Cold rooms affect student learning


Photo illustration by Maddie Smart

Teachers place wet paper towels along the top of the thermostat in order to warm up their classroom. “I know a lot of teachers use the paper towel trick, and it’s kind of odd that we have to trick our own thermostat system just to get some heat in the classroom, otherwise the temperature won’t change,” senior Emma Stueven said.

Trying to pay attention to the newest lesson in class, you cannot help but find yourself shivering, dreaming of a blanket to keep you warm.
Certain students have strongly expressed that the school seems to be quite cold, and junior Emma Thatcher stated she can never find herself warming up.
“I’m literally always cold in class; it feels like the heater has never been turned on in here,” Thatcher said.
Students have also explained that the cold temperatures leave them not feeling the best.
“I really don’t like being cold because my body starts to hurt, and I get tired and cranky,” senior Adrian Walker said.
Then, there are others who do not care too much about the temperature in the building.
“I don’t see the issue with it being cold to be honest; I would rather be cold than be sweating in class,” senior Logan Martin said.
Students are constantly found asking “Why is it so cold in here?” It has become obvious that people have multiple different theories as to why it is so cold.
“I think it’s so cold in there to make sure people wear appropriate clothing,” freshman Santana Lichlyter said.
Some agree with this, as senior Grace Nance said the temperature inside the building has a larger impact on her outfit choice, even though it may be hot outside.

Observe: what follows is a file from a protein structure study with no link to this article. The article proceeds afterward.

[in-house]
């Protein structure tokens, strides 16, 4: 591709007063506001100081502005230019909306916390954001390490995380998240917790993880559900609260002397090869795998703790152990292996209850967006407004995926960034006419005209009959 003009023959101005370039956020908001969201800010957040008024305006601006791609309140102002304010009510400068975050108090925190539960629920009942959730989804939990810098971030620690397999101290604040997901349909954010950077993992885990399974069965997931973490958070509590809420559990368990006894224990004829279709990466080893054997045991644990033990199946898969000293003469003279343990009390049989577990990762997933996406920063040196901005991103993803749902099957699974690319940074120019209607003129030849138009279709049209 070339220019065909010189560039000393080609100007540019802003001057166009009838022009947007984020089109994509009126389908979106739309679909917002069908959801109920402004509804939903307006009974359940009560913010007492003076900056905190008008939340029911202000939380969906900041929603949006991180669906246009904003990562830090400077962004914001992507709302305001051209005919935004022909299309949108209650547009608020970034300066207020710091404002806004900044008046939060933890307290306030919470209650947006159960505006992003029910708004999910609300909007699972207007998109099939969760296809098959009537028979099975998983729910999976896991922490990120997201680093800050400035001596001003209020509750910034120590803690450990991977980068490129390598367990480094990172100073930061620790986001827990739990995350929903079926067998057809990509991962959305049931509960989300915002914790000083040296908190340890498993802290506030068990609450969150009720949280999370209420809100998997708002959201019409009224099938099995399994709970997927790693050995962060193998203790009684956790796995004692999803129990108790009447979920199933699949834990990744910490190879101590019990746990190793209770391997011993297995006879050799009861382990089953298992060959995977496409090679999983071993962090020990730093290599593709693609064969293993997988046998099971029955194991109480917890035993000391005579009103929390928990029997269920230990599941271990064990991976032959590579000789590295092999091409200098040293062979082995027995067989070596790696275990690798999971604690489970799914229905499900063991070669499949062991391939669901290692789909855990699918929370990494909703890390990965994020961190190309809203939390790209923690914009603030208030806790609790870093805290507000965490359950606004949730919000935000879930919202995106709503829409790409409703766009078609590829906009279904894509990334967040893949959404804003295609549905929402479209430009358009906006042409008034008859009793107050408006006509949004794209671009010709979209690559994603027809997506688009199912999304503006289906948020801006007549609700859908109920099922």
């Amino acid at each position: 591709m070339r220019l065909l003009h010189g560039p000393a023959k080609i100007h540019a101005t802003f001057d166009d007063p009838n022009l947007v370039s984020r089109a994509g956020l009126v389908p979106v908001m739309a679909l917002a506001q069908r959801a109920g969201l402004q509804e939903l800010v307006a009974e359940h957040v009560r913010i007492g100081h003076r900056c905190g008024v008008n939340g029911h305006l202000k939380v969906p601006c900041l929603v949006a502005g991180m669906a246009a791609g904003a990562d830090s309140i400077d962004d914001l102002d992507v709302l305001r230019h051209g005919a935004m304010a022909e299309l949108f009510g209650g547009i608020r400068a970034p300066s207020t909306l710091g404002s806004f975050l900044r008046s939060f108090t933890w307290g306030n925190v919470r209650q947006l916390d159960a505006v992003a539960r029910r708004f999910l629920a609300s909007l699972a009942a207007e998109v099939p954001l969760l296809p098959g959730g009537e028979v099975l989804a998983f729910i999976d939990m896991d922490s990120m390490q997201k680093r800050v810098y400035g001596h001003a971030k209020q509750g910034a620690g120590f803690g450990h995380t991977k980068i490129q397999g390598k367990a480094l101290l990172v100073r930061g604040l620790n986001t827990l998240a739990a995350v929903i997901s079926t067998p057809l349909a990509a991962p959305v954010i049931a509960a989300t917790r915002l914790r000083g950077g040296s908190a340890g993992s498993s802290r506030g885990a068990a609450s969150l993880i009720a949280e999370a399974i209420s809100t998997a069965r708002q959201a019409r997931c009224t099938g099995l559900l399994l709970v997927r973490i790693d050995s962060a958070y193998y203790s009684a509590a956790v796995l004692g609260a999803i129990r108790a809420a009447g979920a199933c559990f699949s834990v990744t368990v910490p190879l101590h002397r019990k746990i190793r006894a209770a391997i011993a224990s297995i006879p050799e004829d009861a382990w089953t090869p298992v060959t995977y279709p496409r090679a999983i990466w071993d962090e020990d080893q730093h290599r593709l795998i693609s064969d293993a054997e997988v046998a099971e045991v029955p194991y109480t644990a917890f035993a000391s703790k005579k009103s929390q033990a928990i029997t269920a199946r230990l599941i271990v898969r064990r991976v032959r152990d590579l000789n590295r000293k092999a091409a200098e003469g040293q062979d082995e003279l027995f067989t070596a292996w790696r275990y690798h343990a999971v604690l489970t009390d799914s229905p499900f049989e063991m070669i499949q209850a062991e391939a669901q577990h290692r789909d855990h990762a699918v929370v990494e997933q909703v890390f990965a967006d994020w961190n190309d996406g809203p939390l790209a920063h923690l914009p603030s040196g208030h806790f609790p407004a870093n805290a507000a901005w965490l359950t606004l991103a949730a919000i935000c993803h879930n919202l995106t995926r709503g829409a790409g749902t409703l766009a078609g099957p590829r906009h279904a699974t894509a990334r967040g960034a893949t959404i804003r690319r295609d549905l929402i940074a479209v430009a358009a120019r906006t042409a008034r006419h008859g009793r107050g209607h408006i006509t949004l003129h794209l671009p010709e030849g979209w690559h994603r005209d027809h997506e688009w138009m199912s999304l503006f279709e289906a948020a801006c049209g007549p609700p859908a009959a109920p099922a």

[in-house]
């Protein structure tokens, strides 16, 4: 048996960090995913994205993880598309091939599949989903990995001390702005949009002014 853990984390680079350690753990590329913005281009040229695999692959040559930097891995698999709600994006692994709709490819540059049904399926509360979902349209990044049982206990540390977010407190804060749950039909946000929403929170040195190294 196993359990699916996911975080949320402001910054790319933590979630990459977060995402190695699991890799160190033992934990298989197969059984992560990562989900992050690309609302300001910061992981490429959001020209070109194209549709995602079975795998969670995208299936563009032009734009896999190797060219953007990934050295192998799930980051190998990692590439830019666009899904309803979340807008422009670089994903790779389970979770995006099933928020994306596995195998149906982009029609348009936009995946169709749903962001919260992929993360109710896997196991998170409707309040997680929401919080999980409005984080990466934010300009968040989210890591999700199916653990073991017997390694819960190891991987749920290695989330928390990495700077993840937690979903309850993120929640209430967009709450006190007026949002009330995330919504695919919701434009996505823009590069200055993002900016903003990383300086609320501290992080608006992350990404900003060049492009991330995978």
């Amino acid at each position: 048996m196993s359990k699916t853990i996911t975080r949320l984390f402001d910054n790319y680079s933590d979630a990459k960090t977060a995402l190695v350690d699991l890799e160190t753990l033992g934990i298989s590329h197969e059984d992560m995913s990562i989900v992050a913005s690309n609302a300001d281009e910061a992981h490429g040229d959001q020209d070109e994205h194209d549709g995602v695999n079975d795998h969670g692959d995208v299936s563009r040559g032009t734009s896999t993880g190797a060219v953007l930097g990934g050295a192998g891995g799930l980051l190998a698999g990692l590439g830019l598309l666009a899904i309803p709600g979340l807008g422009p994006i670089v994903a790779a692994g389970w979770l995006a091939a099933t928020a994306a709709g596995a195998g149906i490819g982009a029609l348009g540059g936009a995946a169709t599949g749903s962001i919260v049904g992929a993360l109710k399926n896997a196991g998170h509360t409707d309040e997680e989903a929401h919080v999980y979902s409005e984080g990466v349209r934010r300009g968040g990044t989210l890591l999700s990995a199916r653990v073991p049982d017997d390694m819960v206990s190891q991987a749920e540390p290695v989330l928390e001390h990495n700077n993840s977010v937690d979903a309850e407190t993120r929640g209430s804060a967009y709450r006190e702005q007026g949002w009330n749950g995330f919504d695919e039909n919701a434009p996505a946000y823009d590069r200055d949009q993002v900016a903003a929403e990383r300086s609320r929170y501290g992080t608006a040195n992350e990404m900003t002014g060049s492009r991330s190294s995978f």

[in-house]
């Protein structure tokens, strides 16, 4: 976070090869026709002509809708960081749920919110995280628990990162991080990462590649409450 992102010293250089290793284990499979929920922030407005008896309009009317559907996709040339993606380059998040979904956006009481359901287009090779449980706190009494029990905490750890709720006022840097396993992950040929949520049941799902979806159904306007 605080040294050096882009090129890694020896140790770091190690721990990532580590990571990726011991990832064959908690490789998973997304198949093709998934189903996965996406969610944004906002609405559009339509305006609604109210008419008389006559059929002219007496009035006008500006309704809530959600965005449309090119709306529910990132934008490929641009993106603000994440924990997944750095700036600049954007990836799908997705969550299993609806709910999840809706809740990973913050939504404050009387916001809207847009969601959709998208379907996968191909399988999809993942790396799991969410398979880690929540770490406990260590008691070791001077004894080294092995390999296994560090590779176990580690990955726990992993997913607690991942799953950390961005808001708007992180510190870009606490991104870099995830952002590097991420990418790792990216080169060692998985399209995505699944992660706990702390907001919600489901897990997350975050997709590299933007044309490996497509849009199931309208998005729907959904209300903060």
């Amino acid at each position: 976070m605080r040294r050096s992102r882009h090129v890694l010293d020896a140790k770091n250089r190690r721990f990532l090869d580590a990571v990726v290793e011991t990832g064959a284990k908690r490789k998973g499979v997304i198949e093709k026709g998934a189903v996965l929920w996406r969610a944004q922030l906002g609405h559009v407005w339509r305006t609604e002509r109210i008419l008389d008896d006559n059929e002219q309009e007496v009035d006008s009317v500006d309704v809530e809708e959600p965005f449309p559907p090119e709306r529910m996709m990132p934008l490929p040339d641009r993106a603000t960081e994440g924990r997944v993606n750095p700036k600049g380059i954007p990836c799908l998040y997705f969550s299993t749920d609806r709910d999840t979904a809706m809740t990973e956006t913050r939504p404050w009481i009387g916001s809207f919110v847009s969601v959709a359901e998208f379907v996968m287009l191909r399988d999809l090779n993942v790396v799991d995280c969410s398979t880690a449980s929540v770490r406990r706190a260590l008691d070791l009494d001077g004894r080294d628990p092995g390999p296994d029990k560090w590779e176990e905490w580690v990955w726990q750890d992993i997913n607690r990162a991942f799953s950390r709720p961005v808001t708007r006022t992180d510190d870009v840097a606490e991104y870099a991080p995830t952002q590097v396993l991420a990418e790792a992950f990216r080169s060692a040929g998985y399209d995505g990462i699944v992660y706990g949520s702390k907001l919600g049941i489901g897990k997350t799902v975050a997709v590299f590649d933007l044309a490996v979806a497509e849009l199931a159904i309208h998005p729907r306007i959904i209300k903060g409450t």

“It’s probably to help enforce dress code because I always want to wear crop tops and stuff, but then I don’t because I know it will be cold,” Nance said.
Others believe the building is cold as a tactic to keep students on task.
“I bet it is cold to keep people from falling asleep in class,” senior Jeff Hutchinson said.
Yet, other students disagree as they believe that the temperature does not influence if someone falls asleep.
“I think if you’re tired enough, it’s not going to matter how cold you are; you’re just going to sleep,” senior Emma Stueven said.
It has become a common occurrence for students to do homework in their bed, as sophomore Maddison Levings said.
“I would love to bring a blanket to school, because I’ll be honest, I do my homework in my bed under a blanket every day, and I get so much more done when I’m comfortable, and freezing in class is not comfortable,” Levings said.
Although all students would love to have blankets at the school for comfort, they understand the risks that come along with them.
“I do understand why the school doesn’t allow us to bring blankets due to things like lice and sickness, so if they were to allow blankets again it would have to be something that they plan out pretty thoroughly,” Stueven said.
At the end of the day, students do not enjoy how the cold learning environment affects their learning, and that something small like a blanket could help change that.
“Personally, trying to learn something while you are cold is just not ideal,” Lichlyter said.